According to the applicant the following had happened. Before the incident he borrowed a .308/7.62 mm rifle from Kheimseb to shoot a stray donkey. He handed the rifle back to the owner informing him that the animal was not yet found and placed in the kraal where it could be shot and slaughtered. Once the above was confirmed to him he will again re-borrow the said rifle. On the day of the incident he re-borrowed the rifle informing Kheimseb that the animal has been found and placed inside the kraal. Both the first and the second borrowing of the rifle was without ammunition. It was from here that the applicant proceeded driving to the scene of crime to visit his girlfriend while in possession of the said rifle. He parked his Ford Cortina bakkie at the residence of Simon Kavendja, the scene of crime, and it remained there until the incident came to the end. The applicant and his girlfriend had put up bedding at the back of the bakkie. Kavendja confirmed the applicant’s evidence on that score. He went to the bush to relieve himself and while there he saw a white sedan vehicle driven by an unknown person which also came and parked at the scene twice. None of its occupants came out, and it later drove off. He was still in the bush when the same sedan vehicle came back and again parked at the scene. This time he saw a stout short man disembarking from it and started to exchange words related to a soured love relationship with the applicant’s girlfriend who was inside the back of the bakkie. During this exchange the unknown man shot her to death. The same man started exchanging words of the same nature and on the same tone with the mother of the applicant’s girlfriend who was sleeping inside the shack/house with Simon Kavendja and five children. This man shot through the shack/house door and struck the applicant’s mother-in-law. She died inside there. The sedan vehicle drove away.
 According to Kavendja, the prosecution witness, during the afternoon on the day of the applicant’s visit to his residence, he was tired when he went to bed, because he had been drawing water on a donkey cart. This is the reason why he was unable to hear the first gun shot that killed his stepdaughter, the applicant’s girlfriend. After his wife, the second deceased had woken him up, she started walking heading for the shack door to go out, but she was struck by a gunshot and she fell down dead before she could even open the door.
 Immediately after Kavendja’s wife had fallen down dead, the accused called and asked him to come out and help him push his bakkie to start. When Kavendja opened the door of his shack he saw the applicant standing in front of the door holding a rifle in his hands. That is how Kavendja came to know that it was the applicant who shot through the shack door of his house killing his wife.
 The applicant said to Kavendja ‘I have got no problems with you … there are no problems with you … I will not do anything to you.’
The applicant reassured Kavendja that he will not harm him because he did nothing wrong to him. In general the above words could safely be taken to mean that the applicant had some problems with the two women he had just gunned down. At gunpoint the applicant told Kavendja to assist him to push the vehicle to a start which he did. When the applicant’s vehicle started, Kavendja jumped the fence and ran away. It is that borrowed .308/7.62 mm hunting rifle Kavendja saw in the applicant’s hands when he opened the door of his shack which the results of the ballistic expert tests found to have fired the two bullets who’s empty cases were retrieved at his shack (the scene of crime). The two deceased females were each shot once.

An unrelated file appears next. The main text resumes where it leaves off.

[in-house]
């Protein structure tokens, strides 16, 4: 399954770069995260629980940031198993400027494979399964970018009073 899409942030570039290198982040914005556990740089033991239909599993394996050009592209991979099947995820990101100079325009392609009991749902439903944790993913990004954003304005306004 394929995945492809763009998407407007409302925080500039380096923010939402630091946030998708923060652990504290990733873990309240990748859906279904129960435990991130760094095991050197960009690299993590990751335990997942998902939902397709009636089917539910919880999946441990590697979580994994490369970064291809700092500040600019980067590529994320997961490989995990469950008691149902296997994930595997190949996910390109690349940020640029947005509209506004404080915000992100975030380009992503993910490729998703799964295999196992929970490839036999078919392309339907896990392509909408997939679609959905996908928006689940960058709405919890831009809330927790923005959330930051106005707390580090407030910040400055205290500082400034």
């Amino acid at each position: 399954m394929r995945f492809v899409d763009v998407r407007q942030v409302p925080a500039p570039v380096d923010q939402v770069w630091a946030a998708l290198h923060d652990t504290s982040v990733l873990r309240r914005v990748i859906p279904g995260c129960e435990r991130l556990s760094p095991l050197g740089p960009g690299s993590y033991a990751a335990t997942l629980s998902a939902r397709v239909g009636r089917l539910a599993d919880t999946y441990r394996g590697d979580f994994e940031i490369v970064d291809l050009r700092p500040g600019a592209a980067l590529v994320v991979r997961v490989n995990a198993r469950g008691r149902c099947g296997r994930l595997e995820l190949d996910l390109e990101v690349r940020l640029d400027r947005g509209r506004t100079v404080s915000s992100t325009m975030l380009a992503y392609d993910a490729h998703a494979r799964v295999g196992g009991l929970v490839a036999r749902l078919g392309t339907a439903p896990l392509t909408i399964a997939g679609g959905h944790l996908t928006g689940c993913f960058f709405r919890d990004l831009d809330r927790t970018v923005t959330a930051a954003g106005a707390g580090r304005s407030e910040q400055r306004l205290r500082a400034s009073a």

The prosecution evidence further shows that the police arrived at the scene of crime that same day in the early hours of the morning. They only saw the tracks of the applicant’s vehicle. There were no tracks of the alleged second vehicle. Kavendja, the owner of the residence where the incident took place testified that there was only the applicant’s vehicle at his house.
 It was in view of the above solid, credible evidence that this court was satisfied beyond reasonable doubt that there was no second vehicle driven by an unknown person that came and parked at the scene of crime twice at the time of the incident. It was only the applicant who came at the scene of crime armed with a hunting rifle which he used to shoot the two ladies to death. It follows therefore that it is highly unlikely that another Court may arrive at a different conclusion on this matter. The applicant has therefore no prospects of success on appeal. From this evidence, it follows therefore that the application for leave to appeal against conviction has no merit.
 From the beginning, the applicant’s counsel did not mention anything in regard to an appeal on sentence. He has however related to that as an additional ground at the end of his grounds of application for leave to appeal. In this disregard the court will make the following observations: In view of the Supreme Court’s ruling in the matter of Zedikias Gaingob & Three others Case Nos. SA 7/2008 and SA 8/2008 delivered on 06 February 2018 wherein custodial sentences in access of twenty five; thirty seven and half years imprisonment were found to be unconstitutional, the applicant’s appeal in this regard has merit, and should be allowed.
 In the result I make the following order:
a) The application for leave to appeal against conviction is dismissed.
b) The appeal against sentence succeeds.
A M SIBOLEKA
FOR THE APPLICANT: Mr. M. Siyomunji
Directorate of Legal Aid,
FOR THE RESPONDENT: Mr. E. Moyo
Office of the Prosecutor-General,